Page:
On the way, a small white truck stopped and the driver got out and introduced himself. He was a farmer taking his greenhouse-grown, unsprayed strawberries to town. He gave me a basketful, o-settai. I immediately sat down on the edge of the road and ate them, savoring their flavor and the way fresh juice burst from each cell as I bit through. I felt the pimply strawberry skins on my tongue. I smelled the aroma as it rose from the strawberries. When I finished, I sat five minutes more, licking my lips like a cat, tasting and smelling still the thin red juice. Then finally I got up and walked on to the inn at Koda.
Sakae Ya was a few rooms over a little noodle shop. I went in, sat down at a table and explained who I was. The old woman (almost all these inns are run by women over 60) smiled and started talking. I understood little, but smiled a lot. Gradually I got used to her accent. She said modern Japanese have "bad hearts" because they don't venerate Kobo Daishi. They are locked into narrow thoughts, in a narrow country, not like America, which is so wide.
Her daughter came by after work and we talked for hours about Shikoku and the pilgrimage. She asked, "Are you a Christian?" I pointed to my henro clothes.
"No, I'm a Buddhist."
"Really? Is your family Buddhist?"
"No, my family is Jewish."
"Oh, you're Jewish! Of course! The Jewish people have such good hearts. You know, all the Japanese admire Jewish people the most of any people in the world. Your hearts are so good, you work very hard, and you have very strong feelings for your family."
That night, I slept under a purple quilt that had the Heart Sutra embroidered on it in gold calligraphy. As in every small town where I stayed, chimes rang out at 6:00 a.m. and 6:00 p.m. The bells also rang at 9:00 p.m. and, in addition, there was a 6:30 a.m. loudspeaker call to exercises and a 6:45 a.m. listing of local events for the day.
A few days later I walked over Long Tooth Pass. Five centimeters of snow covered the ground, the deepest snow I walked in on the trip. The route was part trail and part quiet road with little traffic so it was pleasant walking, but garbage lined the road; old toasters, magazines, beer bottles, hamburger wrappers (some from the nearest McDonalds, 20 kilometers away), light bulbs, car parts, and hundreds of empty cans of Georgia Coffee. Many displayed pictures of characters from the TV show "Twin Peaks." Sometimes, on the mountain trails, I picked up candy wrappers and other litter I saw on the trail, but here there was so much I would have needed a truck to clean it up. A big truck.
At Temple 42, I met Kobayashi Yuko, a young woman from Mie Prefecture. She was doing the pilgrimage partly by public transportation, partly on foot. I met about a dozen people traveling that way, mostly women or couples. The henro I met who were walking the whole route in winter were almost all men in their forties or fifties. Yuko-san was dedicated to Kobo Daishi. She was doing the pilgrimage to pray for the health of her parents.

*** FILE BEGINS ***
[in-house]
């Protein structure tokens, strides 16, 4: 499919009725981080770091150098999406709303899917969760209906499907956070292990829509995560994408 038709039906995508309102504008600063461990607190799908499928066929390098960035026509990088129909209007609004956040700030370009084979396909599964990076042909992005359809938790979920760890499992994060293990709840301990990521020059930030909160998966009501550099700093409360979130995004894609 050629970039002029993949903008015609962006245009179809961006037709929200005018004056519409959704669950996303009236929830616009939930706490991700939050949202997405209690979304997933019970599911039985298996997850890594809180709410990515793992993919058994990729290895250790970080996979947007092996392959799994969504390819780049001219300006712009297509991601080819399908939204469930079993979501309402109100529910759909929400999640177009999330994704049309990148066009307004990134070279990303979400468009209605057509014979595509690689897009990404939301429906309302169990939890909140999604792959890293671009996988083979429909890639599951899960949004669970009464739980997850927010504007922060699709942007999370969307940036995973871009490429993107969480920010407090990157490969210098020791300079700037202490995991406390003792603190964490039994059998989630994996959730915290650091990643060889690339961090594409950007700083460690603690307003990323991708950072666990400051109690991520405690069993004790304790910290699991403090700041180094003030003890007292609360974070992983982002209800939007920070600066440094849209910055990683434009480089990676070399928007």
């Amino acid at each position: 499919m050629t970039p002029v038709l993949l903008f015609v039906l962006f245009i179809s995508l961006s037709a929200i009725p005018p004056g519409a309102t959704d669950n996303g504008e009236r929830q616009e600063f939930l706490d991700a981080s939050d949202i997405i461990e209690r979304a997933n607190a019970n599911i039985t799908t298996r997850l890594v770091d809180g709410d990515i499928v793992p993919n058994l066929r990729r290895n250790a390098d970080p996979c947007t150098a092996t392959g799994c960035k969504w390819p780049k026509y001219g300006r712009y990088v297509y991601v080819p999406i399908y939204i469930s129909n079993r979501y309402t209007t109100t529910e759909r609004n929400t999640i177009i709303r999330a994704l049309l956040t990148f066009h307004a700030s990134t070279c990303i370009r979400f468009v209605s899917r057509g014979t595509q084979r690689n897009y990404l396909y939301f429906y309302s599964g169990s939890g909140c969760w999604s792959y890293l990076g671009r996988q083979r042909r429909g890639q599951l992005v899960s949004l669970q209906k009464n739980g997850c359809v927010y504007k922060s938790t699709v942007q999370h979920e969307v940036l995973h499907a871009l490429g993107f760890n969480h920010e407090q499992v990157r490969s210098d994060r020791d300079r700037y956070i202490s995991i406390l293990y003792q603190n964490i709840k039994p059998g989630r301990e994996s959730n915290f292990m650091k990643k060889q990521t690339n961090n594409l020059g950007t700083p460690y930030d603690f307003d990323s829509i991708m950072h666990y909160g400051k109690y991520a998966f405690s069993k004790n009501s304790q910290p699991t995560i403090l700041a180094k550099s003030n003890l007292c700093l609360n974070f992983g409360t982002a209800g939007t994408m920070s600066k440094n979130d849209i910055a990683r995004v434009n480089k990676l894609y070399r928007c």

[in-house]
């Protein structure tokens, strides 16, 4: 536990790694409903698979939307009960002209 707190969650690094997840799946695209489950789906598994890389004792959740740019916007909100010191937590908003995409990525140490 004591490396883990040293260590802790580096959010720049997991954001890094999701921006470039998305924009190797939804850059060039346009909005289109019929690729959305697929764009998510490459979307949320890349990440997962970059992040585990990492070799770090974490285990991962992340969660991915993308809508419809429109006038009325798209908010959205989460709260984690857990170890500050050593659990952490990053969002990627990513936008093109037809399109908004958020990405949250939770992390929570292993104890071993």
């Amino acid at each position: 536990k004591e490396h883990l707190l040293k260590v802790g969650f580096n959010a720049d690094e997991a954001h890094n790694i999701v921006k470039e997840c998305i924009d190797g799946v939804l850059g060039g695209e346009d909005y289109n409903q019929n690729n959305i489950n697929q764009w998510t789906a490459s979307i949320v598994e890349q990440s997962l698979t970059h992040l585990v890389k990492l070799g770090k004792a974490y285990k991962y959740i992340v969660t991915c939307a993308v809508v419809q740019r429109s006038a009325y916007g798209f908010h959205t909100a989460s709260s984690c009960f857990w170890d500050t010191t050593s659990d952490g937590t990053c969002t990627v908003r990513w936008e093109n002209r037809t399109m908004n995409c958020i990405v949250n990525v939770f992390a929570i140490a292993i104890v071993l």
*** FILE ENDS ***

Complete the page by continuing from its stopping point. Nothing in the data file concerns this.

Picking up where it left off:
At Uwajima, I stayed in Hiromi Ya, as usual. My wife and I had stayed there for the second time a year before, Christmas week. The father of the man who ran the inn was a superb calligrapher. He was busy the day we arrived, writing New Year's greetings on scrolls for all his friends. He let my wife join him and praised her calligraphy more than she thought she deserved. When we left, he presented me with what became my walking stick for my two pilgrimages. He had written the Heart Sutra on it in fine, strong characters. He died six months later.
There was a satisfying feeling about seeing people I knew. When I reminded Kimura-san's widow that he had given me my walking stick, she took it up carefully and examined the calligraphy. She took it over to the sink and washed off the bottom of the stick. Then she put it near the door, ready for my departure. I remember watching her put it there, wondering what she was thinking, what she was remembering . . .
Published by Don Weiss (firstname.lastname@example.org) -- All rights reserved. You may read this electronic copy on the web or print it out for private reading but no part may be sold or included in any work for sale except for short excerpts used for review purposes.All photographs and maps are likewise copyrighted and may not be reproduced without permission except for private, non-commercial use. Updated June 17, 1999.